I managed to get one plant of Zinnia 'Purity' seeds to survive infancy and grow in the garden. Now it's about 3' tall and the blooms have changed from slightly more than single to this big one, probably 4" in diameter.
The previous flower is in the background of this photo. Doing the seeds and seeing the seedlings grow into mature - and different looking plants has been an enjoyable education.
A cluster of 'Souv de la Malmaison' in the front garden
I think this is 'Chaleur'.
These are two flowers of 'Bow Bells', David Austin's rose from 1991. This rose steals my heart every time I look at her. She's in almost complete shade due to summertime sun-shift, and she doesn't seem to mind a bit - yet. So healthy, too.

Is over-exposure possible for 'Souv de la Malmaison'? Personally, I can't can't get enough of her.
These are the biggest leaves I've ever seen on my 'Aaron' caladiums. They're huge.
Catch ya later!


  1. WOW ~ those pictures are stunning.


  2. All your soil amending is paying big dividends, especially with Aaron! Love the daylilies buddying up with the roses.

  3. Love Frilly Bliss! I don't think I've ever seen a daylily so frilly! I didn't think foxgloves would like the heat, either. Interesting. Your roses look great!

  4. So many pretty colors and shapes ... you have quite the day lily collection. I like the way they blend with your roses. I'm making note of 'Bow Bells' since you mention it does well in shade. Love the form of it, too.

  5. Meems, regarding shade for Bow Bells, always go for the most sun. I don’t know how long she’ll continue doing well where she is. During Eastern Standard Time this spot gets lots of sun and now gets some (a little) in the morning. This is a total experiment, and she’s surprising me so far. Go for the edge of shade/sun or filtered sun if you must use shade. Four years ago I planted Mrs B R Cant between 2 large oaks that had a very narrow canopy due to this being a new house built in former woods where the trees could not get wide. Well, they’re getting wider now, and MBRC gets very little sun, but she just had 8 or 10 flowers on her which isn’t many on a 5’x7’ bush, but she’s very green and healthy. I would probably move her except that she’s on Fortuniana, and I understand they don’t transplant well. So it’s either MBRC or an azalea that won’t like my pH or a hydrangea that goes naked all winter. Not much of a choice for me, so I’ll leave her alone for now.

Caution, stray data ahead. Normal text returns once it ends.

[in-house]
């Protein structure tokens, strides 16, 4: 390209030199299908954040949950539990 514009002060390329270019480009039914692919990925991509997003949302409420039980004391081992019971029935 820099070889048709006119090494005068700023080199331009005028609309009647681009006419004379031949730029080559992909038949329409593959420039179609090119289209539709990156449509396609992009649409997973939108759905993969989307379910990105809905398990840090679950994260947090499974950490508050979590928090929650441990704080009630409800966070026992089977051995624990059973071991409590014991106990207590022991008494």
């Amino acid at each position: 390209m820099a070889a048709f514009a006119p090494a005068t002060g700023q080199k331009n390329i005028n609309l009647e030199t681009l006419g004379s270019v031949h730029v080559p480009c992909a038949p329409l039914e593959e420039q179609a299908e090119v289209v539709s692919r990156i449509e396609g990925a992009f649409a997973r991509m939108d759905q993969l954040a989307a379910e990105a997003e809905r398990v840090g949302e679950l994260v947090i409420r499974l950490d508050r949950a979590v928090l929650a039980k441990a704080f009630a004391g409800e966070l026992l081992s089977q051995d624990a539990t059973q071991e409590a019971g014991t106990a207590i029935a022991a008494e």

I really can’t get over the strong growth and foliage of Bow Bells. Amazing!

  6. Thank you, FlowerLady.

    Yes, Kay, plants really do like fertile soil. It’s amazing that they grow as well as they do here even in native soil. Manure compost as a topdressing will work to improve the soil, too. It just takes longer than replacing it all.
    Didn’t those “buddies” look like they were tilting their heads toward each other? They looked so cute to me.

  7. Hey, HolleyGarden. We'll see if Foxglove likes the heat. The flower stalk is still growing. I need to go out and check it.